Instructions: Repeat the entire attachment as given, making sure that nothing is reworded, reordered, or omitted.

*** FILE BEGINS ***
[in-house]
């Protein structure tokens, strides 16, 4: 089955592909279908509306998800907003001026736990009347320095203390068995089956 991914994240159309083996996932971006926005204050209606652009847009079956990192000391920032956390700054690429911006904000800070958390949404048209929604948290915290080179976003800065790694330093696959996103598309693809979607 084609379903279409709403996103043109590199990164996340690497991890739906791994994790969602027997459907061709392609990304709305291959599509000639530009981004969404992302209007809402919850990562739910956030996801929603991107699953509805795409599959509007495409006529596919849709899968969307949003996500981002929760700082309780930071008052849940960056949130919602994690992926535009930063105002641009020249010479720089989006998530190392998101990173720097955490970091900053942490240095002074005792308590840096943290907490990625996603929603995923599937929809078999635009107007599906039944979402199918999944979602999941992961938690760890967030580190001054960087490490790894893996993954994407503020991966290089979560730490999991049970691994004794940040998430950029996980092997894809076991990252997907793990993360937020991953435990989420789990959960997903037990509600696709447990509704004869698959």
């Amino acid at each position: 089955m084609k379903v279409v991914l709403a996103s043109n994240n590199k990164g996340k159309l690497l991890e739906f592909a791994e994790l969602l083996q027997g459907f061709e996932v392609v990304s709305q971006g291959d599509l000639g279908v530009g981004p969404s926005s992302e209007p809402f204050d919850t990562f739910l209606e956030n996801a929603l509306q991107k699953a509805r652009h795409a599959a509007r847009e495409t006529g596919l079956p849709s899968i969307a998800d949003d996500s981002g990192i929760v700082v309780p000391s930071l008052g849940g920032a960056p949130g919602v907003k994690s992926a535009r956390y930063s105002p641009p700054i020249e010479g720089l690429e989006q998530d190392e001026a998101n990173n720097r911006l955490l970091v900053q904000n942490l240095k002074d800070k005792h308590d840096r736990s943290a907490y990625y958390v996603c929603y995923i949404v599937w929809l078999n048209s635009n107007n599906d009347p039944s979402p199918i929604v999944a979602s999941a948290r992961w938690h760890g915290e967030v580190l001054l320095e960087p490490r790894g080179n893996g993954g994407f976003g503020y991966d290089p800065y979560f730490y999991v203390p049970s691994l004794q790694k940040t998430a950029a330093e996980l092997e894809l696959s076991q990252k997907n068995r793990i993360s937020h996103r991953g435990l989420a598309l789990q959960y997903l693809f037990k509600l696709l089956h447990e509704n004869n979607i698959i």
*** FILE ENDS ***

[in-house]
């Protein structure tokens, strides 16, 4: 089955592909279908509306998800907003001026736990009347320095203390068995089956 991914994240159309083996996932971006926005204050209606652009847009079956990192000391920032956390700054690429911006904000800070958390949404048209929604948290915290080179976003800065790694330093696959996103598309693809979607 084609379903279409709403996103043109590199990164996340690497991890739906791994994790969602027997459907061709392609990304709305291959599509000639530009981004969404992302209007809402919850990562739910956030996801929603991107699953509805795409599959509007495409006529596919849709899968969307949003996500981002929760700082309780930071008052849940960056949130919602994690992926535009930063105002641009020249010479720089989006998530190392998101990173720097955490970091900053942490240095002074005792308590840096943290907490990625996603929603995923599937929809078999635009107007599906039944979402199918999944979602999941992961938690760890967030580190001054960087490490790894893996993954994407503020991966290089979560730490999991049970691994004794940040998430950029996980092997894809076991990252997907793990993360937020991953435990989420789990959960997903037990509600696709447990509704004869698959």
């Amino acid at each position: 089955m084609k379903v279409v991914l709403a996103s043109n994240n590199k990164g996340k159309l690497l991890e739906f592909a791994e994790l969602l083996q027997g459907f061709e996932v392609v990304s709305q971006g291959d599509l000639g279908v530009g981004p969404s926005s992302e209007p809402f204050d919850t990562f739910l209606e956030n996801a929603l509306q991107k699953a509805r652009h795409a599959a509007r847009e495409t006529g596919l079956p849709s899968i969307a998800d949003d996500s981002g990192i929760v700082v309780p000391s930071l008052g849940g920032a960056p949130g919602v907003k994690s992926a535009r956390y930063s105002p641009p700054i020249e010479g720089l690429e989006q998530d190392e001026a998101n990173n720097r911006l955490l970091v900053q904000n942490l240095k002074d800070k005792h308590d840096r736990s943290a907490y990625y958390v996603c929603y995923i949404v599937w929809l078999n048209s635009n107007n599906d009347p039944s979402p199918i929604v999944a979602s999941a948290r992961w938690h760890g915290e967030v580190l001054l320095e960087p490490r790894g080179n893996g993954g994407f976003g503020y991966d290089p800065y979560f730490y999991v203390p049970s691994l004794q790694k940040t998430a950029a330093e996980l092997e894809l696959s076991q990252k997907n068995r793990i993360s937020h996103r991953g435990l989420a598309l789990q959960y997903l693809f037990k509600l696709l089956h447990e509704n004869n979607i698959i």